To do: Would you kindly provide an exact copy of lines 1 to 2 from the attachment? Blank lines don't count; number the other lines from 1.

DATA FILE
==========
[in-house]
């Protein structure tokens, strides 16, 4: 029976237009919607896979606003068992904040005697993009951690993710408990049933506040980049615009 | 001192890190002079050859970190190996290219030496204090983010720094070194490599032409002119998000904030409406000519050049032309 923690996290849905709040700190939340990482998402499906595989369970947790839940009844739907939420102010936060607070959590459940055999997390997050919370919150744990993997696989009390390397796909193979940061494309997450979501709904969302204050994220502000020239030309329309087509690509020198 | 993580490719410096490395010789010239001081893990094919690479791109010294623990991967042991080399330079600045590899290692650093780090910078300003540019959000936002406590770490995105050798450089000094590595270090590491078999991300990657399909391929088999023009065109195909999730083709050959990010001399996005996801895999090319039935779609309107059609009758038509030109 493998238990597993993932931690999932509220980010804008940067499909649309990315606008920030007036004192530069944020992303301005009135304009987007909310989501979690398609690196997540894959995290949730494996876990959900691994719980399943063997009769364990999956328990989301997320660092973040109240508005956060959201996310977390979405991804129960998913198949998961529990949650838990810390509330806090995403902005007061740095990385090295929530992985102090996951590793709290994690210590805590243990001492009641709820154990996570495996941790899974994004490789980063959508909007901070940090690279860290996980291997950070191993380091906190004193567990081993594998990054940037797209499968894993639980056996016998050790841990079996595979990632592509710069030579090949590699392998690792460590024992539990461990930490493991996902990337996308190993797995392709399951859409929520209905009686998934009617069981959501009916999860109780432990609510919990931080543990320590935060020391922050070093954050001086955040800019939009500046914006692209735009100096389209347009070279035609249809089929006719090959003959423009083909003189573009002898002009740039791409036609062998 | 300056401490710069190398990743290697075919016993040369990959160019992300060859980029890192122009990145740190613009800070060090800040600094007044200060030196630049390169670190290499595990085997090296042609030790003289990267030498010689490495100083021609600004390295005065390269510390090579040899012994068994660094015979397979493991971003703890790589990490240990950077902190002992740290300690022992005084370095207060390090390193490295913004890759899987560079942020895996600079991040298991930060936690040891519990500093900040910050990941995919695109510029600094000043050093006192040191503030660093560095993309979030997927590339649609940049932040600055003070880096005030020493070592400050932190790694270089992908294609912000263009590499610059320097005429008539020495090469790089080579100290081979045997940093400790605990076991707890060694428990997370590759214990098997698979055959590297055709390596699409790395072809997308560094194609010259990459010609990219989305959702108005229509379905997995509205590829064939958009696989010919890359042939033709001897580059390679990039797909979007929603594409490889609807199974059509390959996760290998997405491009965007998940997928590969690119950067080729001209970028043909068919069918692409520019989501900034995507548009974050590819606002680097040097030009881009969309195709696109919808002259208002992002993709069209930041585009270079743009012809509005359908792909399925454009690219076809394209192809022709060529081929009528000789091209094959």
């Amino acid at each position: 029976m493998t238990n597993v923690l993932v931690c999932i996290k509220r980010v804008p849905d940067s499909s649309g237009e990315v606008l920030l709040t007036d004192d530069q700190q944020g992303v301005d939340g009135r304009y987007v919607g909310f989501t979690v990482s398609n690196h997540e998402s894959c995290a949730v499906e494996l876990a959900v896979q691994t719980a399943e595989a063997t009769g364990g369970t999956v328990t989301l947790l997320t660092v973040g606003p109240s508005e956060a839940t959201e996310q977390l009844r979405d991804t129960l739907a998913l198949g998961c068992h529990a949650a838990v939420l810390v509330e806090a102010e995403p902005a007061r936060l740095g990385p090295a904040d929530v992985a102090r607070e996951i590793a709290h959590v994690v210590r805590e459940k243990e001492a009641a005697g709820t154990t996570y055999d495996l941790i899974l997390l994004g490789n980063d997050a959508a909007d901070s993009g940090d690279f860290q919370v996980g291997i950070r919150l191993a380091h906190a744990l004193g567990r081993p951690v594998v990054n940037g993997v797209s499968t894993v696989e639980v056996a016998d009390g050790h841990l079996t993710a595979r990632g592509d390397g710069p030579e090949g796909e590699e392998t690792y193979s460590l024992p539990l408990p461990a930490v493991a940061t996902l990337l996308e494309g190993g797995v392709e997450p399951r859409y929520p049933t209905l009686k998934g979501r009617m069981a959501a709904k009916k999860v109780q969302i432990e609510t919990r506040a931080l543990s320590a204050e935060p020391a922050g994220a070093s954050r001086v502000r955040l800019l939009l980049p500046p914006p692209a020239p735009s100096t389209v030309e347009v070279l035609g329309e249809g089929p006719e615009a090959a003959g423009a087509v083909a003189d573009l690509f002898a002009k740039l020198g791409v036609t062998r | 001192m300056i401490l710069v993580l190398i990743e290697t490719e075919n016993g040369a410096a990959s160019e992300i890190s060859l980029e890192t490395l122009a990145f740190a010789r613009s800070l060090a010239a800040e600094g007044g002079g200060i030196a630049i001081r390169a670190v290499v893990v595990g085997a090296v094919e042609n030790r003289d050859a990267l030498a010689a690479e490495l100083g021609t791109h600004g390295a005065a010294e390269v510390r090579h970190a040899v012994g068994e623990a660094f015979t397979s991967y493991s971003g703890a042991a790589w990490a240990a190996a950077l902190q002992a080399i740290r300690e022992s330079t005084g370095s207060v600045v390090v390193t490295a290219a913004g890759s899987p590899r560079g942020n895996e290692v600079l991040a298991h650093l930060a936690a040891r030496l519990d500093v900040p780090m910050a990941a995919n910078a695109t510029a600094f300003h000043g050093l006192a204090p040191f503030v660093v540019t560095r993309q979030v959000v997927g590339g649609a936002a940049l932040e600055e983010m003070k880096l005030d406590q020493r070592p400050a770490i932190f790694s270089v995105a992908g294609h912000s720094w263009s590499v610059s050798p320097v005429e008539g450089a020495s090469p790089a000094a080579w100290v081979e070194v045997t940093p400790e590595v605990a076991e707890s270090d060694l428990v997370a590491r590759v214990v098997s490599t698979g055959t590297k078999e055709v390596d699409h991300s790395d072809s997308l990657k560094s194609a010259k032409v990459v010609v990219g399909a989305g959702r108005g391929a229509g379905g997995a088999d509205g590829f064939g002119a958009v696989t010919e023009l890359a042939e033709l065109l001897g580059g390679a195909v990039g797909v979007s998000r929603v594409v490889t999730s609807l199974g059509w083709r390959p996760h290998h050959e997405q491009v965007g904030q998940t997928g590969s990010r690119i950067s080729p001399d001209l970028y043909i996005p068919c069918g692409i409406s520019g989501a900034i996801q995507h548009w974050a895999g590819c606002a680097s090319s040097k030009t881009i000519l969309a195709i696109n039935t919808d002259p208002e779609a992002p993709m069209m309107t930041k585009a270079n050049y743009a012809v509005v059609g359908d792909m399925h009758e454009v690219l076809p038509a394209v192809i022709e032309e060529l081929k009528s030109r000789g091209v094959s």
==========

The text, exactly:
[in-house]
């Protein structure tokens, strides 16, 4: 029976237009919607896979606003068992904040005697993009951690993710408990049933506040980049615009 | 001192890190002079050859970190190996290219030496204090983010720094070194490599032409002119998000904030409406000519050049032309 923690996290849905709040700190939340990482998402499906595989369970947790839940009844739907939420102010936060607070959590459940055999997390997050919370919150744990993997696989009390390397796909193979940061494309997450979501709904969302204050994220502000020239030309329309087509690509020198 | 993580490719410096490395010789010239001081893990094919690479791109010294623990991967042991080399330079600045590899290692650093780090910078300003540019959000936002406590770490995105050798450089000094590595270090590491078999991300990657399909391929088999023009065109195909999730083709050959990010001399996005996801895999090319039935779609309107059609009758038509030109 493998238990597993993932931690999932509220980010804008940067499909649309990315606008920030007036004192530069944020992303301005009135304009987007909310989501979690398609690196997540894959995290949730494996876990959900691994719980399943063997009769364990999956328990989301997320660092973040109240508005956060959201996310977390979405991804129960998913198949998961529990949650838990810390509330806090995403902005007061740095990385090295929530992985102090996951590793709290994690210590805590243990001492009641709820154990996570495996941790899974994004490789980063959508909007901070940090690279860290996980291997950070191993380091906190004193567990081993594998990054940037797209499968894993639980056996016998050790841990079996595979990632592509710069030579090949590699392998690792460590024992539990461990930490493991996902990337996308190993797995392709399951859409929520209905009686998934009617069981959501009916999860109780432990609510919990931080543990320590935060020391922050070093954050001086955040800019939009500046914006692209735009100096389209347009070279035609249809089929006719090959003959423009083909003189573009002898002009740039791409036609062998 | 300056401490710069190398990743290697075919016993040369990959160019992300060859980029890192122009990145740190613009800070060090800040600094007044200060030196630049390169670190290499595990085997090296042609030790003289990267030498010689490495100083021609600004390295005065390269510390090579040899012994068994660094015979397979493991971003703890790589990490240990950077902190002992740290300690022992005084370095207060390090390193490295913004890759899987560079942020895996600079991040298991930060936690040891519990500093900040910050990941995919695109510029600094000043050093006192040191503030660093560095993309979030997927590339649609940049932040600055003070880096005030020493070592400050932190790694270089992908294609912000263009590499610059320097005429008539020495090469790089080579100290081979045997940093400790605990076991707890060694428990997370590759214990098997698979055959590297055709390596699409790395072809997308560094194609010259990459010609990219989305959702108005229509379905997995509205590829064939958009696989010919890359042939033709001897580059390679990039797909979007929603594409490889609807199974059509390959996760290998997405491009965007998940997928590969690119950067080729001209970028043909068919069918692409520019989501900034995507548009974050590819606002680097040097030009881009969309195709696109919808002259208002992002993709069209930041585009270079743009012809509005359908792909399925454009690219076809394209192809022709060529081929009528000789091209094959």